Drummers all have one thing in common: we love exploring the sound of percussion. That’s why we always want more drums, cymbals and why we love accent percussion. We covet our case full of drum sticks, mallets and brushes, and we cannot wait each year for the latest bass pedal release. We are always evolving our skills, our “sound” and the next iteration our ultimate drum set.
Drum sets, for some, can be limiting. Sure, there are thousands of different snare drums, bass drums and all of the other “regular” faces. But, we’ve heard the magic of Bonzo when he added some congas to his drum set. We love the sound of Sublime or Godsmack. Some of us really just started out playing Latin jazz and we cannot help but want to be Tito Puente while we’re jamming with friends. When a standard drum set isn’t enough, you may be ready to branch out and get global and add some world percussion into the mix.
Bongos are almost so perfect to add to a drum set, you may be wondering why they weren’t already part of the rig. Mostly, because bongos are considered hand drums, and that’s where their best sound comes from – your hands. But, you can also use sticks, mallets or brushes on them while behind your set, adding a snazzy “pop” when you’re doing a tom roll, just for fun.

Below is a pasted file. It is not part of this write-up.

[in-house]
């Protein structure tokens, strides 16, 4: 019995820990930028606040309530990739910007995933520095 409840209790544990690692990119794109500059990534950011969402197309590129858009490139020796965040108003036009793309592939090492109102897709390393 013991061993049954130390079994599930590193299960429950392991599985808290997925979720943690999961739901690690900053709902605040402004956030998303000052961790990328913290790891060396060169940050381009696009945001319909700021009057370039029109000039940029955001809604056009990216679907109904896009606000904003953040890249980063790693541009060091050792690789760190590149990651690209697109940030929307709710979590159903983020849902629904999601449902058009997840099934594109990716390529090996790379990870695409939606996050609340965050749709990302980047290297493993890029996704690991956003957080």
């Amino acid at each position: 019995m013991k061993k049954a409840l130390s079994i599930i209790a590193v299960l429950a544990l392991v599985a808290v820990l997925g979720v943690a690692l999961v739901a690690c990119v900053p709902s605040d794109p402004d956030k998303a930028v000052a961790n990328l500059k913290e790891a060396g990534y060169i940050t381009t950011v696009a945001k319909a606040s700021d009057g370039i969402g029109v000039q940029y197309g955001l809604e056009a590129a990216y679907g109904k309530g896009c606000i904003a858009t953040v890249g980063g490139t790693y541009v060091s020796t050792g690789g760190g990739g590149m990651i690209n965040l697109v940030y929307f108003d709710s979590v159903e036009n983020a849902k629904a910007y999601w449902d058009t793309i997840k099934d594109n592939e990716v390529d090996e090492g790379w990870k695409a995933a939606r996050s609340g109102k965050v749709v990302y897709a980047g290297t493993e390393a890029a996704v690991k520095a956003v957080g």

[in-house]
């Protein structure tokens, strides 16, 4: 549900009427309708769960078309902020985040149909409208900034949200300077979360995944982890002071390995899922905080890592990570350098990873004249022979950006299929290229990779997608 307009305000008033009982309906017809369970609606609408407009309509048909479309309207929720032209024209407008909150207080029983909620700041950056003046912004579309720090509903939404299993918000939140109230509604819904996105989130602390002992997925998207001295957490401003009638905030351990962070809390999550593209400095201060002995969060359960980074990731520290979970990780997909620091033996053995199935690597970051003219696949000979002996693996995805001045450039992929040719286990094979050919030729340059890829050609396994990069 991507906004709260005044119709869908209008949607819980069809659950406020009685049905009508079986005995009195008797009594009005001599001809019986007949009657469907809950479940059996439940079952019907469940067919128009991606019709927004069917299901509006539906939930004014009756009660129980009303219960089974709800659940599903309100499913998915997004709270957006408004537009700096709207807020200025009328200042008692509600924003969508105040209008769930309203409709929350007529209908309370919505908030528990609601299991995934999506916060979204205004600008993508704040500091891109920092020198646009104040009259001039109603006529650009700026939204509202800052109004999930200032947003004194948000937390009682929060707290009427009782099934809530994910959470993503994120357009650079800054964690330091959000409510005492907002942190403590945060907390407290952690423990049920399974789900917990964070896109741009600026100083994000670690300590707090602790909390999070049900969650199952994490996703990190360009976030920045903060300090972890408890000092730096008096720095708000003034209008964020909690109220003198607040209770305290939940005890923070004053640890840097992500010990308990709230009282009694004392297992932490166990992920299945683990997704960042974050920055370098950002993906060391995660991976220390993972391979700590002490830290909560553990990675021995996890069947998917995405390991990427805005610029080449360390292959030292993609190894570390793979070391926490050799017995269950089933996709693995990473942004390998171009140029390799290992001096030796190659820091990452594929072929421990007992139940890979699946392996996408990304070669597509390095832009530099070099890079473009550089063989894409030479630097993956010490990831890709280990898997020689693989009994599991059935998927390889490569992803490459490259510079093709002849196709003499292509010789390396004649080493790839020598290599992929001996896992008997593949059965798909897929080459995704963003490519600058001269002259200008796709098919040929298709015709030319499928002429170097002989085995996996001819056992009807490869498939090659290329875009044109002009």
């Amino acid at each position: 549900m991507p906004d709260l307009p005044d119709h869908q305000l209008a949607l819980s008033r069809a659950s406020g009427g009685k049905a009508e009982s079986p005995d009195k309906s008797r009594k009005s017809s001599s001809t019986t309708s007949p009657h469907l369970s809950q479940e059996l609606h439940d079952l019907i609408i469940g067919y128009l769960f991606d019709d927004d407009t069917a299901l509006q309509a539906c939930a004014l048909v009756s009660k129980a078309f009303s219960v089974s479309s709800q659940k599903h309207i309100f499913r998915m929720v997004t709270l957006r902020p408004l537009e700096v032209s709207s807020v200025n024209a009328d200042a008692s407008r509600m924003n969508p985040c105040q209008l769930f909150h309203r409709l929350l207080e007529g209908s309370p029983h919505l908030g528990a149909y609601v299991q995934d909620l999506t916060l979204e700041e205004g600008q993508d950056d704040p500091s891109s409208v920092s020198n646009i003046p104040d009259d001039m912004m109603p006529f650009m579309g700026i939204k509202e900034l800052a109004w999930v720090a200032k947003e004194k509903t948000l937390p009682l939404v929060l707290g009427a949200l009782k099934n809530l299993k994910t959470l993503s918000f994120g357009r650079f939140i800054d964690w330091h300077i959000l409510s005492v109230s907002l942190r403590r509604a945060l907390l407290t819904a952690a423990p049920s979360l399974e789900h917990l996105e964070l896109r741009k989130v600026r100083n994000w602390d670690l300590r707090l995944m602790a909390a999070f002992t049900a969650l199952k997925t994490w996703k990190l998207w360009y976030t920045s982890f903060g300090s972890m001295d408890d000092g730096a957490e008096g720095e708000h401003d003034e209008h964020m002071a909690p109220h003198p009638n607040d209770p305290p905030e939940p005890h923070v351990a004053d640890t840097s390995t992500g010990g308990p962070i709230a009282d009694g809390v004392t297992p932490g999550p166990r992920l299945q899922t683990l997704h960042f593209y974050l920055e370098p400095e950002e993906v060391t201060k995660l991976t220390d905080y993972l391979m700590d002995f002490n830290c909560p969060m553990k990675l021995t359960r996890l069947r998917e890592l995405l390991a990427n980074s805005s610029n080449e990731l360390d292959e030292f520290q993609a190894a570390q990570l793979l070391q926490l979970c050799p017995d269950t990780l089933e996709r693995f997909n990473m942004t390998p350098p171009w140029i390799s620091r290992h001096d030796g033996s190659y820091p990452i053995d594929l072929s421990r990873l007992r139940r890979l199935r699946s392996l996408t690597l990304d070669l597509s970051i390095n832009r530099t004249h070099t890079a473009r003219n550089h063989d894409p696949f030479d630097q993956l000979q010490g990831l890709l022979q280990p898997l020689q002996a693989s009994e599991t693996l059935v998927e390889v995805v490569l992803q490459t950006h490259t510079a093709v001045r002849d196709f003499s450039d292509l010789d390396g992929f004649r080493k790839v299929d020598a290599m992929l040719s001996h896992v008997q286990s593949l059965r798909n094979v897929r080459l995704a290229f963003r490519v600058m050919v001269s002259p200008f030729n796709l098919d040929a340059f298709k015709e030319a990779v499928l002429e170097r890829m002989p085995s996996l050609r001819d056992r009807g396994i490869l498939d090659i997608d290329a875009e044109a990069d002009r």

Timbales, of course, are the jelly to a standard drum set’s peanut butter. Technically, timbales are really snare drums without the wires… or, snare drums are timbales that have had snares added. Either way, they’re pretty interchangeable on a drum set, can be played with drum sticks and the difference in tone might be just the sound you’ve been searching for.
Congas are a little more difficult to integrate into a drum set, but, not impossible. It is rare that a person is seen playing congas with sticks – it isn’t recommended by anyone and a trained congocero might weep if they saw that happen. That’s why if you’re ready to add some salsa into your R&B or rock, you just need to place your congas a little to the side of the snare or toms, stand up and be ready to play them as the drum gods intended – with your hands.
Djembe drums can also be a part of a drum set, adding a depth to the rhythm and an acoustic feel to the groove. Much like conga drums, djembes shouldn’t be played with sticks, but, they are usually small enough to add to your drum set and still play while seated.
Cajon drums may be ideal for drum sets, as well, especially considering the foot pedal possibilities with these box drums. Plus, if you’re really into a show, you can drag it to the front of a stage for a little “unplugged” action that is sure to be a fan favorite.
Really, if you want to add any kind of drum to your drum set, you should do it. World percussion and hand drums are great representations of ancestry and culture – even if you’re not a descendant of the country of your preferred hand drums. They still represent the overall history of drums and percussion instruments, and there’s no reason not to have a little “something old, something new” in your groove.
Let’s face it, as hand drum and world percussion fans, the tapestry of tone that is possible with multi-cultural instruments is profound. It grabs everyone’s attention and finds a way to keep the focus on the rhythm, especially as that beat is punctuated or built up into a crescendo of percussive resonance that is truly a tribute to your own worldly and creative genius.